Wednesday, January 30, 2008

Mudsills and Greasy Mechanics

“By the "mud-sill" theory it is assumed that labor and education are incompatible; and any practical combination of them impossible. According to that theory, a blind horse upon a tread-mill, is a perfect illustration of what a laborer should be -- all the better for being blind, that he could not tread out of place, or kick understandingly. According to that theory, the education of laborers is not only useless, but pernicious, and dangerous. In fact, it is, in some sort, deemed a misfortune that laborers should have heads at all.”
- Abraham Lincoln (1859)

On March 4, 1858 James Hammond made a spirited defense for the superiority of the South and its institutions in his famous “King Cotton” speech to the U.S. Senate. His primary argument for superiority was the profitability of the Southern system, which produced a profit of $16 per labor unit (slave) compared to the North’s $12 (free labor). He further contended that it was beyond his comprehension that the North would attack “King Cotton” and the institution that under girded it, involuntary servitude. Slavery was a beneficial institution and the high unit profit was proof of that. Why would the North want to attack something so profitable? To him, the arguments of Abraham Lincoln and the Abolitionists made no sense.

The other thread of Hammond’s argument was that the stark class distinctions, slave versus master, refined versus un-cultured, were necessary elements to a stable, orderly, and prosperous nation:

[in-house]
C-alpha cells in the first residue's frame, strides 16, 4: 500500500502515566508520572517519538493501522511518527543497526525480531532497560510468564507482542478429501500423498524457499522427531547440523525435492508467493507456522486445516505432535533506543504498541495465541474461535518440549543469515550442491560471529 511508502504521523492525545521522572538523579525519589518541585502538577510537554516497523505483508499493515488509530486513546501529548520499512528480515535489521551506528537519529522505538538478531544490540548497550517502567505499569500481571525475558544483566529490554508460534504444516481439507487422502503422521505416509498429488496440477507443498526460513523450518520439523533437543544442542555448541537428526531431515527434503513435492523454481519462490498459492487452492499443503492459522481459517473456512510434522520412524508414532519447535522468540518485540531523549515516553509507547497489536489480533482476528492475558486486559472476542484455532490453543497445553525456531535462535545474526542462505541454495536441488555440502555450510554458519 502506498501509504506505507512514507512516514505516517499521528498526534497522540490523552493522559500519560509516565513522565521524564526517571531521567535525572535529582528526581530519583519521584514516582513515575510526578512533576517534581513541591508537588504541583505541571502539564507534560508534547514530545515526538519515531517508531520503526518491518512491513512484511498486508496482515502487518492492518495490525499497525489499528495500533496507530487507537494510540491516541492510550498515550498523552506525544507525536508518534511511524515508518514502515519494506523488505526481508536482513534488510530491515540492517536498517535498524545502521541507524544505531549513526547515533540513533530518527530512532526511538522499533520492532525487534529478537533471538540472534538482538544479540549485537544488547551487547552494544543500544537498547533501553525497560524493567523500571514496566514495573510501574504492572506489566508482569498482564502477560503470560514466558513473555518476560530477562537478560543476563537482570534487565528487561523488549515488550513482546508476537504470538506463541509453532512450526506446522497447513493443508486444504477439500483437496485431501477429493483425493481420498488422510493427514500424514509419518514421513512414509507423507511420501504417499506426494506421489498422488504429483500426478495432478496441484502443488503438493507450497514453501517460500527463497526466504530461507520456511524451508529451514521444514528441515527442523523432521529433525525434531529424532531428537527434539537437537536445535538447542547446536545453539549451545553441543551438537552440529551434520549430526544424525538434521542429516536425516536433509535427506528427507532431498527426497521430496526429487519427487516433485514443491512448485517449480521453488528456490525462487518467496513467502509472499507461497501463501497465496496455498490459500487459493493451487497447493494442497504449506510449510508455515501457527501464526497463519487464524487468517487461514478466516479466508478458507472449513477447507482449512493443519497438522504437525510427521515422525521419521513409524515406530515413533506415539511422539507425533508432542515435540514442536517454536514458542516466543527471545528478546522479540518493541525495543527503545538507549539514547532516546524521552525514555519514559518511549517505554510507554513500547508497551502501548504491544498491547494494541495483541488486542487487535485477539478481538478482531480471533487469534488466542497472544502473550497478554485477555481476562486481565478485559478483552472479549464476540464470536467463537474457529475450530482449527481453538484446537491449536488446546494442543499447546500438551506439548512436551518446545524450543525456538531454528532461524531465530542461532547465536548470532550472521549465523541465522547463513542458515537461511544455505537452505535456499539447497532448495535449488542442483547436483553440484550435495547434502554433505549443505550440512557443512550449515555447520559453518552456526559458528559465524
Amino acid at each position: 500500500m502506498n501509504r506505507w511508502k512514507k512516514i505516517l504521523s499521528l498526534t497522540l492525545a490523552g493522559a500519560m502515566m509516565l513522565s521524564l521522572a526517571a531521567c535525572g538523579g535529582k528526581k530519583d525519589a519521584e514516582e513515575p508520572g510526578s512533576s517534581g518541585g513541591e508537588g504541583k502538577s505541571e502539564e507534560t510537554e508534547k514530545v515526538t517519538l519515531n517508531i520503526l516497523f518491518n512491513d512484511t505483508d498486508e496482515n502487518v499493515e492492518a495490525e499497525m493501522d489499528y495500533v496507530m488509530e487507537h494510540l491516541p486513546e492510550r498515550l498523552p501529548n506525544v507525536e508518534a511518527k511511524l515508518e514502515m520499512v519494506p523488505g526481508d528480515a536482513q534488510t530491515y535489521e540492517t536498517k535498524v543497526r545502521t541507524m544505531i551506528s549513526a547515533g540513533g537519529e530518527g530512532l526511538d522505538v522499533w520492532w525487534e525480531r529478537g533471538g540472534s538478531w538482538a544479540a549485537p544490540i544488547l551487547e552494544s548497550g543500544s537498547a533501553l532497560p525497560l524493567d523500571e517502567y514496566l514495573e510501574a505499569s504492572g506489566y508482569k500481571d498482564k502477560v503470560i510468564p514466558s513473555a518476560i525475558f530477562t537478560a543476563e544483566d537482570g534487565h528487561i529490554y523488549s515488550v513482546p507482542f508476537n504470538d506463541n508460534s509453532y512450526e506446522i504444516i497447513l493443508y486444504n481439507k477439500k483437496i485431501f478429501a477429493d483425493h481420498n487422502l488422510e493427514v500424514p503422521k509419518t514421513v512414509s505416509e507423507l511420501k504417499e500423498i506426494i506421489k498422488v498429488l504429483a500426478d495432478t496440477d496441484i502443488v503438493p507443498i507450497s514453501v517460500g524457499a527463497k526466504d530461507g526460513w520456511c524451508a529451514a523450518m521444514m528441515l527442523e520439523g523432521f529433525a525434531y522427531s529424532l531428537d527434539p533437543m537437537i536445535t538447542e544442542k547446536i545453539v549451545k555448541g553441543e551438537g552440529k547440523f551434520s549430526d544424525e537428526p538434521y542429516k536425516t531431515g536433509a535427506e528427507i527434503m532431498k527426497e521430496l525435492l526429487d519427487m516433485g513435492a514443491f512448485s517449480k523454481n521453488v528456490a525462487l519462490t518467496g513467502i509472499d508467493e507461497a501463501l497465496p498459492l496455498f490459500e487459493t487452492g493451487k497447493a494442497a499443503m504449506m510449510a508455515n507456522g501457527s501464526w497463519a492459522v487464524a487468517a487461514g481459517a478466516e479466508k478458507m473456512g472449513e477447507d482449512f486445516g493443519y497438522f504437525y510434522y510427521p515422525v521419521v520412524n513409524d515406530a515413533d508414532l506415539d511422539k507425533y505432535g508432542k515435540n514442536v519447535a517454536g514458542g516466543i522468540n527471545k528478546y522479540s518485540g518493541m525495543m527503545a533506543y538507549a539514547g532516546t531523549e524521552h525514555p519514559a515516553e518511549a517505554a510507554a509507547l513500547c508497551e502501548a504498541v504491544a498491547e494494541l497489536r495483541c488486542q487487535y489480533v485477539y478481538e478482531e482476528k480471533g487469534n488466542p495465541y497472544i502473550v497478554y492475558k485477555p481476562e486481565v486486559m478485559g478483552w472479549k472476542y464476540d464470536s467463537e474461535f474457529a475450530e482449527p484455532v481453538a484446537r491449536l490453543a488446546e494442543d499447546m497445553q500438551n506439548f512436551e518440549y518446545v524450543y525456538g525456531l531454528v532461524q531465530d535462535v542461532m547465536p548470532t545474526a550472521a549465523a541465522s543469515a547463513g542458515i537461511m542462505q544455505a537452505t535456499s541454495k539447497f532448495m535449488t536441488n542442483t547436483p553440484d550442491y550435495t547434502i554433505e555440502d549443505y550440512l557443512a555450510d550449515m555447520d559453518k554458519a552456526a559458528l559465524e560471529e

“In all social systems there must be a class to do the menial duties, to perform the drudgery of life. That is, a class requiring but a low order of intellect and but little skill. Its requisites are vigor, docility, fidelity. Such a class you must have, or you would not have that other class which leads progress, civilization, and refinement. It constitutes the very mud-sill of society and of political government; and you might as well attempt to build a house in the air, as to build either the one or the other, except on this mud-sill.”

Others, like George Fitzhugh and Southern journals and newspapers expanded upon this theme:

“The great evil of Northern free society, insisted a South Carolina journal, is that it is burdened with a servile class of mechanics and laborers, unfit for self-government, yet clothed with the attributes and powers of citizens. A Georgia newspaper was even more emphatic in its distaste: Free Society! We sicken at the name. What is it but a conglomeration of greasy mechanics, filthy operatives, small-fisted farmers, and moon-struck theorists?...The prevailing class one meets with (in the North) is that of mechanics struggling to be genteel, and small farmers who do their own drudgery, and yet are hardly fit for association with a Southern gentleman’s body servant.”